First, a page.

Local authority leaders have called for fly-tipping fines to be increased ‘significantly’ as part of the battle against waste crime.
The Local Government Association (LGA), 158 local authorities and 10 professional bodies have co-signed a letter to the Sentencing Council which argues that current sentences for fly-tipping fail to act as a deterrent. They warn that almost 20,000 incidents of fly-tipping occur each week in England.
The Sentencing Guideline for Environmental Offences sets out a 12-step process to determine the sentence for a fly-tipping offence. A deliberate offence designated to incur ‘minor’ environmental harm brings with it a fine with a starting point of Band F, which is 600% of weekly earnings.
Based on average UK earnings, this should amount to over £3,000, but from the 2,671 court fines issued in 2019/20, the total value of these was £1,170,000 – an average of £438 per fine.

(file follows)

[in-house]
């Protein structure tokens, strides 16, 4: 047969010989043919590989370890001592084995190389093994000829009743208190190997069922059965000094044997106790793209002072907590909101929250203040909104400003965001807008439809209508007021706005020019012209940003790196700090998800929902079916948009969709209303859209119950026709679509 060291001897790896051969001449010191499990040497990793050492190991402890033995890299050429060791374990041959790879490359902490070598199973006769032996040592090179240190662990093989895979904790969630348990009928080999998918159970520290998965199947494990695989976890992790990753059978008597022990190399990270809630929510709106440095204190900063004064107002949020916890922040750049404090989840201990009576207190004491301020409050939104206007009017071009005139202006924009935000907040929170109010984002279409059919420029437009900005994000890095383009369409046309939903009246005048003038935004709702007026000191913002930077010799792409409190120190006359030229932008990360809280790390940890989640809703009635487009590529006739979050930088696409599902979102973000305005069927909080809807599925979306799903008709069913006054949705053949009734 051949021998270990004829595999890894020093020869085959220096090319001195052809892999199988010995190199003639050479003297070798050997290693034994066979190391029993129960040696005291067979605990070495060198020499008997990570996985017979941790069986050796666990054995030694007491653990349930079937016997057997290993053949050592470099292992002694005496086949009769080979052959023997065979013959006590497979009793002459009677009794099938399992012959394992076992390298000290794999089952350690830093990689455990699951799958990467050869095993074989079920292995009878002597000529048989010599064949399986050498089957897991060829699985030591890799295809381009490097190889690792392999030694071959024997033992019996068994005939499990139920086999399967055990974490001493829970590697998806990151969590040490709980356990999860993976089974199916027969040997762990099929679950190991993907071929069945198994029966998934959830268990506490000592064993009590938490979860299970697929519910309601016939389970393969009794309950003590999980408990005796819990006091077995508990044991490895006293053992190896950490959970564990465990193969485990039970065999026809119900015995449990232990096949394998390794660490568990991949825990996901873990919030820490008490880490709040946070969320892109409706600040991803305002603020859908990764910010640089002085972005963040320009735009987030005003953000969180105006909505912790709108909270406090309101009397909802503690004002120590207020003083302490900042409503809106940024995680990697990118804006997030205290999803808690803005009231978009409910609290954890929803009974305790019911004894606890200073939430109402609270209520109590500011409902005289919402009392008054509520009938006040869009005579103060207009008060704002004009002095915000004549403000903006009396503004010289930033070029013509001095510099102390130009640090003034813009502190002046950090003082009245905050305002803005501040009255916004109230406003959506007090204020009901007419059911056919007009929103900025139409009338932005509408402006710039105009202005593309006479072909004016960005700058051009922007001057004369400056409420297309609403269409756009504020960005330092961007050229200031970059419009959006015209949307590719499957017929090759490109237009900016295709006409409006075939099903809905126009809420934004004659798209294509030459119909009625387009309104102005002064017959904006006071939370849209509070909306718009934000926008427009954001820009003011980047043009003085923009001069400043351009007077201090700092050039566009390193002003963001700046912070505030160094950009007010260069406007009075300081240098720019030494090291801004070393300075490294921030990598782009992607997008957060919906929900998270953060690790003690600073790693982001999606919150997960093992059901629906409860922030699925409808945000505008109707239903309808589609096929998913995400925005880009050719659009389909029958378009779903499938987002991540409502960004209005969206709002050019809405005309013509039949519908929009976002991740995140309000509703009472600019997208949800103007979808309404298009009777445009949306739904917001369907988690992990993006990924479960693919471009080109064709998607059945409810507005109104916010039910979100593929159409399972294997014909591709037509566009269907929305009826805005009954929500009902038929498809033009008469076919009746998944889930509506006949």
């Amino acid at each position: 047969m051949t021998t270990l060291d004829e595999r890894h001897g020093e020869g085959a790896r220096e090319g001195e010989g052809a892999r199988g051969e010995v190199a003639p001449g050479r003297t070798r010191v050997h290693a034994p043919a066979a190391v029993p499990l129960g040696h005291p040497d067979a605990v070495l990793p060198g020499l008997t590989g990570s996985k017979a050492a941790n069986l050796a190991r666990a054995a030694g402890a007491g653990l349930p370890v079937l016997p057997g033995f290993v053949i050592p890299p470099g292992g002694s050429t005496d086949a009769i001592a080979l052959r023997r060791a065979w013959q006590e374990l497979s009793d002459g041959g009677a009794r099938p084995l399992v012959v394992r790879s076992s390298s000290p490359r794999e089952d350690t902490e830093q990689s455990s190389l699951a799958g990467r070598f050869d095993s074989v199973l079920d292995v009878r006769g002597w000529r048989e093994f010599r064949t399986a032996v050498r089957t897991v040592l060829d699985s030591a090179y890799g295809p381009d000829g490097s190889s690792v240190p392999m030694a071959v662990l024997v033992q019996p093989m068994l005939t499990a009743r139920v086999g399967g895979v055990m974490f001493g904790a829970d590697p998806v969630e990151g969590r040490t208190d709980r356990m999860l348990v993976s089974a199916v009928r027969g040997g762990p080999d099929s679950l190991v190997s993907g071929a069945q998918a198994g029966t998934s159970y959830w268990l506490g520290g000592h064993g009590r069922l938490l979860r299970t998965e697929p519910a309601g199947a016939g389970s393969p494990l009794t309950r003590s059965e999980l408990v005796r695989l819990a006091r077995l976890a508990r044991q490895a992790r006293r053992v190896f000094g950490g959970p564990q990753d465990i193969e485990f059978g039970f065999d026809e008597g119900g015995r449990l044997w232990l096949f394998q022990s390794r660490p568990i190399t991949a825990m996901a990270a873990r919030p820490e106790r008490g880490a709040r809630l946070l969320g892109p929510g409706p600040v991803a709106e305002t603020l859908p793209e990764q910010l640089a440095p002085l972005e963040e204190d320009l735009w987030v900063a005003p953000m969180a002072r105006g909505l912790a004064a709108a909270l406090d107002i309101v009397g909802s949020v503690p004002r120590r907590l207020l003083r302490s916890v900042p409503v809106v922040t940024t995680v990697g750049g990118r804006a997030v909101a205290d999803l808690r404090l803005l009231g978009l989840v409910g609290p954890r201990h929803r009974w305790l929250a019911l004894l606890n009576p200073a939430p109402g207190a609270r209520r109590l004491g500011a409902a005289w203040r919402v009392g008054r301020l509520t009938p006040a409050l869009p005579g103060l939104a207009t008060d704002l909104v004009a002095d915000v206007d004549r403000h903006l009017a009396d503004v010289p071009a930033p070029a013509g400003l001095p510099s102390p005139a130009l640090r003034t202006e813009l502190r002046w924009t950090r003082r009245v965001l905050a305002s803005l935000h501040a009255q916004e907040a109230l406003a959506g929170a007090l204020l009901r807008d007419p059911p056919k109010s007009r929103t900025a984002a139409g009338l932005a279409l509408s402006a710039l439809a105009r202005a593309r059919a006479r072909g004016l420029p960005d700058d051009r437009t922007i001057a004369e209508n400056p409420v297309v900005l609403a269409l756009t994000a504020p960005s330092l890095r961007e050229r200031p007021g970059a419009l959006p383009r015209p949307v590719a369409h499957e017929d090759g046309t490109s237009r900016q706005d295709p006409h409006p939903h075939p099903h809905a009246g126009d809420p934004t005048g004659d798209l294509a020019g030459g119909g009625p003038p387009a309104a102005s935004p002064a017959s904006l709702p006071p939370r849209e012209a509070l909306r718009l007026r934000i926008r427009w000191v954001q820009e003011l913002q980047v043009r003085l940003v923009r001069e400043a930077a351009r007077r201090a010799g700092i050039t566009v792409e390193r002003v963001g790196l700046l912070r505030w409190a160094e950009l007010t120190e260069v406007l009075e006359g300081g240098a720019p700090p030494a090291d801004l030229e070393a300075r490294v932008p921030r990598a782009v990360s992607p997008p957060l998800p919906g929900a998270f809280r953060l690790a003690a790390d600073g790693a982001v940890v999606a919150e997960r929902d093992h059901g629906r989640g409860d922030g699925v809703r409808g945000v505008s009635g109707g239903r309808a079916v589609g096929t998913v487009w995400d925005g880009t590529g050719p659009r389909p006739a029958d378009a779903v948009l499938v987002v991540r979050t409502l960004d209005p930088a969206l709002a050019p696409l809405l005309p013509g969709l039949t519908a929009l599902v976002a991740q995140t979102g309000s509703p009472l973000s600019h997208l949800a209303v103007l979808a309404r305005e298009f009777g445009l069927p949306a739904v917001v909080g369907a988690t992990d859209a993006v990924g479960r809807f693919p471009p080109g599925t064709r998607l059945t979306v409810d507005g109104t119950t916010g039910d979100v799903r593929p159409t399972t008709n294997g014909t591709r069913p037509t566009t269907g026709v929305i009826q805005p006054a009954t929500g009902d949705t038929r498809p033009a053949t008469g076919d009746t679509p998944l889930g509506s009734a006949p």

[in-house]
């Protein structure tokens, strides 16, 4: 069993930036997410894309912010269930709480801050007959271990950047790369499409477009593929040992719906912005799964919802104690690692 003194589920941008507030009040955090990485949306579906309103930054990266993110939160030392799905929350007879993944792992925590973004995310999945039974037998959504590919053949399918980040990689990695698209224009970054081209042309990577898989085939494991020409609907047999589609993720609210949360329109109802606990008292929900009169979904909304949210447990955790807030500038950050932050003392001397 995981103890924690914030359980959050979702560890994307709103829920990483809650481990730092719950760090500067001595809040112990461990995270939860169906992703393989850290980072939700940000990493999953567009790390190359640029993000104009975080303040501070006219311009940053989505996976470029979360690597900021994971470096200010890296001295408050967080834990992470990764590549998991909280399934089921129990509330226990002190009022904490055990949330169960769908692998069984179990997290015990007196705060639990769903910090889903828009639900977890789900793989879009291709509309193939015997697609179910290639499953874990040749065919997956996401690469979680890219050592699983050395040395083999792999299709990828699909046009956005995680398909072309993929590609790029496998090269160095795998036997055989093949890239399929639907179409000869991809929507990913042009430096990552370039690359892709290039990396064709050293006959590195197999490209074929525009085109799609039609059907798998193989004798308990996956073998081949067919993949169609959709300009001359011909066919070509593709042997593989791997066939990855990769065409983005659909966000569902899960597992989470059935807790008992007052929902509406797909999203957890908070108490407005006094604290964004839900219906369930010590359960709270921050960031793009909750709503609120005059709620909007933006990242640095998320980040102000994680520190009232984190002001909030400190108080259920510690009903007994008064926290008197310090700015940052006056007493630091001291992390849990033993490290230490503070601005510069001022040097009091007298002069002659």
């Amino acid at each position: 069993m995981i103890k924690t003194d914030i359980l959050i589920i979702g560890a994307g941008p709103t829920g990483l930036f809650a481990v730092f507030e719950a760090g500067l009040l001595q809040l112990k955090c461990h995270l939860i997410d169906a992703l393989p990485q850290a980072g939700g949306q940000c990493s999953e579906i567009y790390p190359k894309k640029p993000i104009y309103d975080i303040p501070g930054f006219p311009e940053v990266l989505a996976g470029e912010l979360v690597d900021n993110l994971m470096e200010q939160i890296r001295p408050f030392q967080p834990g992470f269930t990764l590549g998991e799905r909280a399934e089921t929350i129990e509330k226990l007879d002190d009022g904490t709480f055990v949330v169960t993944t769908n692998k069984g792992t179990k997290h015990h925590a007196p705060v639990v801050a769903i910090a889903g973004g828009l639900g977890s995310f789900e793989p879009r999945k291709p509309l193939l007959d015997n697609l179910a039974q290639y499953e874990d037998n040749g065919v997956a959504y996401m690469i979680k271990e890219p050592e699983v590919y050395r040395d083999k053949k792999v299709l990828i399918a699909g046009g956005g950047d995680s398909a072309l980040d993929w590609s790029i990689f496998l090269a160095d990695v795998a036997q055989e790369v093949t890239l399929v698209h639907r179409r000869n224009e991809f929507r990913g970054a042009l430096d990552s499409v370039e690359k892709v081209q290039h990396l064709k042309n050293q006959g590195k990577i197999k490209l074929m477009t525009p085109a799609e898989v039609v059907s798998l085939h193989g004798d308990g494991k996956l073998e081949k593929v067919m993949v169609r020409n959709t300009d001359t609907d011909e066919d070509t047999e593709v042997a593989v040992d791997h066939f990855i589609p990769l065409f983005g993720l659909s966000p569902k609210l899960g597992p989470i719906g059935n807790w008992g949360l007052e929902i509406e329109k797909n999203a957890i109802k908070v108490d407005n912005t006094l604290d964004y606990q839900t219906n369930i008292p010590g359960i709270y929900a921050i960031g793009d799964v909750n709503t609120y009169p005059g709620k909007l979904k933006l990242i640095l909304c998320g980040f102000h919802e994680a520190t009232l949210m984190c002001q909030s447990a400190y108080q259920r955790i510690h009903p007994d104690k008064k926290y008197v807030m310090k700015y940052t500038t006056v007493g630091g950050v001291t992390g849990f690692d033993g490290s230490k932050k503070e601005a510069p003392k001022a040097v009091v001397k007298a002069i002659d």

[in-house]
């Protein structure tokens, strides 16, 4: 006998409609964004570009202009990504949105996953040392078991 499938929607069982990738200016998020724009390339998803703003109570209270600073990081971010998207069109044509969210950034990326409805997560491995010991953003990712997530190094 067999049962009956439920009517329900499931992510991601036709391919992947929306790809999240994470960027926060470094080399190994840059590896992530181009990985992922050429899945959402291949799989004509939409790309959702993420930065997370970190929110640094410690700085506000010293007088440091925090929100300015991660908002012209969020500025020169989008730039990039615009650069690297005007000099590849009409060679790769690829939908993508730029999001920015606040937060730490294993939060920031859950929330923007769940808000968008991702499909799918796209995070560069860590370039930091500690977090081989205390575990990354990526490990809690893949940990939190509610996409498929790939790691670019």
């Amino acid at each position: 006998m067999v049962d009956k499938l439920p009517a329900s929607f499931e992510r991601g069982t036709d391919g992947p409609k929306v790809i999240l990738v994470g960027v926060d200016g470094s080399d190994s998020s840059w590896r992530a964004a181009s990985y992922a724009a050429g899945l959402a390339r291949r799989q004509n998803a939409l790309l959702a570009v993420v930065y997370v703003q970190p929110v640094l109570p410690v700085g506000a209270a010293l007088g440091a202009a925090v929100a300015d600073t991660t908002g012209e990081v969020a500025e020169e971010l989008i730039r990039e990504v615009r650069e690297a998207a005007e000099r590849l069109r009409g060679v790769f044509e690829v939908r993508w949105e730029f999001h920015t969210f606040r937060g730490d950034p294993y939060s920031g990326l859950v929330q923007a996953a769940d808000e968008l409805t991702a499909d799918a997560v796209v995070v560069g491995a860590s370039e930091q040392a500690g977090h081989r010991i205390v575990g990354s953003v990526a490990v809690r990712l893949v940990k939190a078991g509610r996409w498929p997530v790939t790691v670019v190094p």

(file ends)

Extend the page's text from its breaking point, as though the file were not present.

‘Councils are working tirelessly to counter the thousands of incidents every year and are determined to crack down on the problem. However, prosecution requires a high threshold of proof and even when found guilty, the current fines fail to act as a deterrent,’ said Cllr Darren Rodwell, the LGA’s environment spokesperson.
‘Fly-tipping currently costs local taxpayers almost £50m a year to clean up which could be better spent on other vital services in our communities, but until the fine matches the crime, the burden will continue to fall on residents.
‘We are eager to work with government to update its sentencing guidelines to ensure that those caught and prosecuted for fly-tipping receive significant fines that help to offset the huge costs to councils and ensure they never offend again.’